I didn't get to go out this afternoon before returning home.  Got a phone call from Tanarae, a dear member whose father, Earl, I've been providing pastoral care for the last few weeks, and returned home to pay him a visit.  Earl made the decision to stop dialysis this week and is getting weaker every day.  Today was his 83rd birthday and he was blessed to be surrounded by family to celebrate the occasion.  It was his hope and prayer that the Lord would grant him to see this last birthday, and so He has.  He also wanted to receive the Holy Sacrament of our Lord's Body and Blood with his family before being called home, and the Lord granted this blessing tonight as well.  What a blessing to bring the Gospel in Word and Meal at times like this!  Earl is surely not long for this world, but he is ready to go home.  And, what an extra joy it is to serve in the midst of a family that speaks the same language of the faith together.  We had Divine Service this evening and everybody there knew the Holy Liturgy by heart.  There will be many tears shed by this family in the days to come, but they will not grieve like those who have no hope.  They know where Earl is going and the Holy Gospel which assures them of that will get them through.

As for the rest of the hunting report, my dad told me that neither he nor Art saw anything this afternoon.  They will go out tomorrow for one last shot before closing up camp for another year and heading home.  If it works out, I may head over there for the evening hunt tomorrow - I'd love to get one last chance at Big Daddy!  Is it possible to see the same big buck three times in a week?  We'll see . . .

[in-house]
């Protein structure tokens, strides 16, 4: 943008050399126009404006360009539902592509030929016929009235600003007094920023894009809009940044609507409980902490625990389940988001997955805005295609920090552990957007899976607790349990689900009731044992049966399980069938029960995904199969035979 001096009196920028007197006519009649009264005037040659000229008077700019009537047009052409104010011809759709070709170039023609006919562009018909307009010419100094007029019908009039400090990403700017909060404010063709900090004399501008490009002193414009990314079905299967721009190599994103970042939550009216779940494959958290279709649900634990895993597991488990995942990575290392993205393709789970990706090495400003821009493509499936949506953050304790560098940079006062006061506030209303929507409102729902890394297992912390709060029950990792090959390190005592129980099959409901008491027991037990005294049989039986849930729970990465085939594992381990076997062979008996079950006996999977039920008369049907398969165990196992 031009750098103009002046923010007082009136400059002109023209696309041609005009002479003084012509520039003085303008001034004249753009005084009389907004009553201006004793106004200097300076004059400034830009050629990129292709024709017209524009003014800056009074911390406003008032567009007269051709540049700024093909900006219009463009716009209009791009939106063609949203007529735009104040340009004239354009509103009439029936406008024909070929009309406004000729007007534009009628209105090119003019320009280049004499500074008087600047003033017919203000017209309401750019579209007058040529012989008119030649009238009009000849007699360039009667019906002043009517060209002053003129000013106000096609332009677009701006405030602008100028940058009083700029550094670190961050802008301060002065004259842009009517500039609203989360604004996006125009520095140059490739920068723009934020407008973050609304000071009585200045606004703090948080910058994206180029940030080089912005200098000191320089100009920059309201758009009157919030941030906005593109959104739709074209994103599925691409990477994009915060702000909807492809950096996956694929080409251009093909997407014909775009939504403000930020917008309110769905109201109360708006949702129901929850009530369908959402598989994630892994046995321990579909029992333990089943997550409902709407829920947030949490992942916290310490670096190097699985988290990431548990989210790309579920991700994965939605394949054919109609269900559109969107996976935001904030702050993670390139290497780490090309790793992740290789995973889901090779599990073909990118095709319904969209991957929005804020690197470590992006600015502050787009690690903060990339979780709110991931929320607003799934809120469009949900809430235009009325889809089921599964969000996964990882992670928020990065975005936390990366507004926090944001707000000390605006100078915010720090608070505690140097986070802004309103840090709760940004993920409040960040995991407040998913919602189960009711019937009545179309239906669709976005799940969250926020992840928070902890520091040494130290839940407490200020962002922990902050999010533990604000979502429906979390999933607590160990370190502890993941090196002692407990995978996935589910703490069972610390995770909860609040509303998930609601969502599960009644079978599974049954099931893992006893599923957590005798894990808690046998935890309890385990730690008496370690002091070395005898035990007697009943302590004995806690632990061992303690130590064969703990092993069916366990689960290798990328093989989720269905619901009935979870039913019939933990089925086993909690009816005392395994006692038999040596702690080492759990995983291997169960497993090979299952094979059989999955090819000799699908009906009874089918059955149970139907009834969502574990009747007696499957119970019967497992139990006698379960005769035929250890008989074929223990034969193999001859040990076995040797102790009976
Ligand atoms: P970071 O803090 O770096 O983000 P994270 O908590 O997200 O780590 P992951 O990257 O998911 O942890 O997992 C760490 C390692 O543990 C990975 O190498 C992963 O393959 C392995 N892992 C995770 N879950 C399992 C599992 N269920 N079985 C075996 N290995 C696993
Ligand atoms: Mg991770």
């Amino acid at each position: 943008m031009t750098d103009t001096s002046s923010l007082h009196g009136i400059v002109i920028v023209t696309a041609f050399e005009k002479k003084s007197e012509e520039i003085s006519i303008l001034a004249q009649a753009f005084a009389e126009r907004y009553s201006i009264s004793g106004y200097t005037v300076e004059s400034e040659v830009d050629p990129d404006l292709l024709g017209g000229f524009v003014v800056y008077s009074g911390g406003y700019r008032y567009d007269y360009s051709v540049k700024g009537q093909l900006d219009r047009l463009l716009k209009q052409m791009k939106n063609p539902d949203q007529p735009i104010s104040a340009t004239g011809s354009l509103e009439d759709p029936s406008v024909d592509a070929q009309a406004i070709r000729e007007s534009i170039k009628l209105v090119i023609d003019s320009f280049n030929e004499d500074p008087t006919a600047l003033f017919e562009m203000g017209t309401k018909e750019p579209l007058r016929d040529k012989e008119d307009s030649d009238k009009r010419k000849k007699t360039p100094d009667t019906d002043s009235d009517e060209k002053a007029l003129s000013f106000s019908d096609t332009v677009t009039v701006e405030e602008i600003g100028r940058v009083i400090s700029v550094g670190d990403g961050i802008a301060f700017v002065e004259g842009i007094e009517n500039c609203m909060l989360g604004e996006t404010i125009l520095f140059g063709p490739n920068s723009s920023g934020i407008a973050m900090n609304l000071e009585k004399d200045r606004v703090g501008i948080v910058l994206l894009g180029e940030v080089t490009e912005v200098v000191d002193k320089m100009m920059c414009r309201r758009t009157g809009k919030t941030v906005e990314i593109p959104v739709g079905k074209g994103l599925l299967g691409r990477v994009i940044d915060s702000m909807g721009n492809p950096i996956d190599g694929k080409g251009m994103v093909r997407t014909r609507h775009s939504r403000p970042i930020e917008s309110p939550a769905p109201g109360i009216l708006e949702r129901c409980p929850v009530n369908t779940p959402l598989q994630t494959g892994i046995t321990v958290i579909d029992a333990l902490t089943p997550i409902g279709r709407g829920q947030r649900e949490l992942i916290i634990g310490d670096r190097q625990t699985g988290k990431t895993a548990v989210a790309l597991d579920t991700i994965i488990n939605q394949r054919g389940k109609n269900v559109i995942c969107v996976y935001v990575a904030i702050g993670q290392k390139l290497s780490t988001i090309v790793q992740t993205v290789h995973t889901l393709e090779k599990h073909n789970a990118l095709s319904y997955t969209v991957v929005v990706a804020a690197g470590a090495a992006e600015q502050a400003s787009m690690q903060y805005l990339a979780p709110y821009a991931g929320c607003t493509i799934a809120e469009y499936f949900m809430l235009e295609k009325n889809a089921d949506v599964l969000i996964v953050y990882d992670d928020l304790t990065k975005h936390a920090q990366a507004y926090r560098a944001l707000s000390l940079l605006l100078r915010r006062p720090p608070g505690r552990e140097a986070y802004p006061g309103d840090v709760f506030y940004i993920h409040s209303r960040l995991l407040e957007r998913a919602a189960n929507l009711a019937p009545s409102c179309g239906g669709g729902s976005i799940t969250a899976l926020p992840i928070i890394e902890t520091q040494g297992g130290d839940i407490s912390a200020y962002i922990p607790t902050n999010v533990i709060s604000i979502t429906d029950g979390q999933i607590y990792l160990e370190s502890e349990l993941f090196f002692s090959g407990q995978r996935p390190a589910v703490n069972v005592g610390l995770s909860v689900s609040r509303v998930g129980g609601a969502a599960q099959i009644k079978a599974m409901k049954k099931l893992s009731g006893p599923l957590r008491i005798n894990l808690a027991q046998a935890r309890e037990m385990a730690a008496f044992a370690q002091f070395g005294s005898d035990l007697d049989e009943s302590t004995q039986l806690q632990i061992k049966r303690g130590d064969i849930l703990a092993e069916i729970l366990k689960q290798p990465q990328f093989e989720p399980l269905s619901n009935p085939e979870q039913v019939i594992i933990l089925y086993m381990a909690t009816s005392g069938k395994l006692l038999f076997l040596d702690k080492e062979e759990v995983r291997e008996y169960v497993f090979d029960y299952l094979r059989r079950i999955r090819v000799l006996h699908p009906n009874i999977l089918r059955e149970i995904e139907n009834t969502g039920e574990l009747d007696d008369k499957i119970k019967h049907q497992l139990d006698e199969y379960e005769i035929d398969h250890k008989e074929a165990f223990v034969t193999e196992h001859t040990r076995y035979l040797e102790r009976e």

By the way, here's the best part of hunting (besides the time spent with loved ones and memories made, of course):

 Tenderloin dinner for my dad and me Tuesday night - doesn't get much better than this!

  Heart and Liver dinner for the three of us Thursday night - absolutely, out-of-this-world, delicious!

Thursday, November 11, 2010

My Favorite Deer Hunting Story

The year was 1999.  On Opening Day (November 15), my dad, my uncle, and I headed for the woods.  It was a glorious morning - a little crisp, but lots of sunshine.  And, it was a very active morning - my dad and I saw many deer passing between us during the first hours of the morning (his blind was only a couple hundred yards to the south of the old tree in which I used to sit), but none of these deer had any antlers attached to their heads, so we had to let them pass us by (no doe permits that year).  Because it was such an active morning, I was in "ready-standby" mode (fellow hunters know what that means), making myself as invisible as I could and especially tuned in to my surroundings.